Gilmore says bank debt deal a priority for EU presidencyTuesday 18 December 2012 11.32
Tánaiste and Minister for Foreign Affairs Eamon Gilmore has outlined Ireland's priorities when it assumes the presidency of the European Council in January.
Mr Gilmore told reporters in Brussels this morning that securing an agreement on legacy bank debt will form a key part of the Government's agenda.
He said that the motto for the six-month presidency will be stability, jobs and growth.
One of the key priorities will be to secure agreement on the EU's seven-year €1 trillion budget and begin the process of steering it through the European Parliament.
Another of the main priorities will be to reduce youth unemployment across the union, where 26m people are unemployed.
Mr Gilmore said one means to achieve this would be to try to conclude trade agreements with the US, Canada and Japan in order to boost economic growth.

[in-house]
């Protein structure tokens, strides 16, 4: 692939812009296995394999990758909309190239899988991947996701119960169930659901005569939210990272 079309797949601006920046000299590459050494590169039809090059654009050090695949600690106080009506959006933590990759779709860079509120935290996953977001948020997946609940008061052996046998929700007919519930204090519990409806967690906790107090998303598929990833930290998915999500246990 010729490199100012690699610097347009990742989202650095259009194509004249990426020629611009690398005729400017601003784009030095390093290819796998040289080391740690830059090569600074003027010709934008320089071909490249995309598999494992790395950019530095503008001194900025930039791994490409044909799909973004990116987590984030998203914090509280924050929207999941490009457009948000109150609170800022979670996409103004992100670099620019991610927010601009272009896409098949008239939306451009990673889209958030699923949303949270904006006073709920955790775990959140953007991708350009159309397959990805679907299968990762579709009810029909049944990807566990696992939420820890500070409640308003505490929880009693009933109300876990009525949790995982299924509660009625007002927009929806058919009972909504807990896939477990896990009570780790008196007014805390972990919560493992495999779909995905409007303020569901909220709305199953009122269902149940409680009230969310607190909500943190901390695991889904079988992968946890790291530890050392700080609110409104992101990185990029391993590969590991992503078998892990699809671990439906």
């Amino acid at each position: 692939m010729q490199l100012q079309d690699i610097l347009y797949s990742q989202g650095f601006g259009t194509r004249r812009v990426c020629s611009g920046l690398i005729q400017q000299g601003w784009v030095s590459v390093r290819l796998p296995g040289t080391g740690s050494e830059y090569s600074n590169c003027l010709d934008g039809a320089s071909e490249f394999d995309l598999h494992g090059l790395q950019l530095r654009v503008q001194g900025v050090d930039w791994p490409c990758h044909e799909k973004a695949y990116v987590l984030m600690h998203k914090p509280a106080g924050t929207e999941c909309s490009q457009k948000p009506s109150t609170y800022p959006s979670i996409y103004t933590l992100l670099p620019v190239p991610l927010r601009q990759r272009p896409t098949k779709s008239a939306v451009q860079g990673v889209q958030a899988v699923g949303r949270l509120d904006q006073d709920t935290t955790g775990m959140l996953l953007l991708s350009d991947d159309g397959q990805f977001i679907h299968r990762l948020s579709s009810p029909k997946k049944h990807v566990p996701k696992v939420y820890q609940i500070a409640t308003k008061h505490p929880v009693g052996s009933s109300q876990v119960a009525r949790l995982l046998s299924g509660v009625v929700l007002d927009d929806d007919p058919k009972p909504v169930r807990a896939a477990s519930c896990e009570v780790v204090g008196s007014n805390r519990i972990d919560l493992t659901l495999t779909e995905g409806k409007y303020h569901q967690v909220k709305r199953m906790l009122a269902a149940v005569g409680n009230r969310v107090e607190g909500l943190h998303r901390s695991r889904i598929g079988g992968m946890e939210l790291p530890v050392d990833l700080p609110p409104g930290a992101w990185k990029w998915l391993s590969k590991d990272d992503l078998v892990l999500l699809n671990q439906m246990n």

Minister of State for European Affairs Lucinda Creighton said the Irish presidency would be "a no-nonsense" affair focused on substance not show.
The presidency will involve Irish ministers chairing EU meetings.
However, these will not include leaders' summits, which are chaired by Herman van Rompuy, and foreign affairs meetings, which are chaired by Catherine Ashton.
Taoiseach Enda Kenny is to give a key address to the European Parliament on 16 January.
This afternoon, Mr Kenny said that for the first time since the current crisis began, he has detected a mood of optimism about the direction in which Europe is heading.
Speaking at a lunch hosted by the Association of European Journalists, he said the priorities of Ireland's presidency would be stability, jobs and growth.
Mr Gilmore said we would face enormous challenges, but that he hoped Ireland would be able to make a contribution to solving the many problems faced by Europe.
He also told his audience that people abroad were now viewing Ireland in a much more positive light.
Minister Gilmore said that it was due to the patience and understanding of people in Ireland who knew the difficult decisions that had to be made.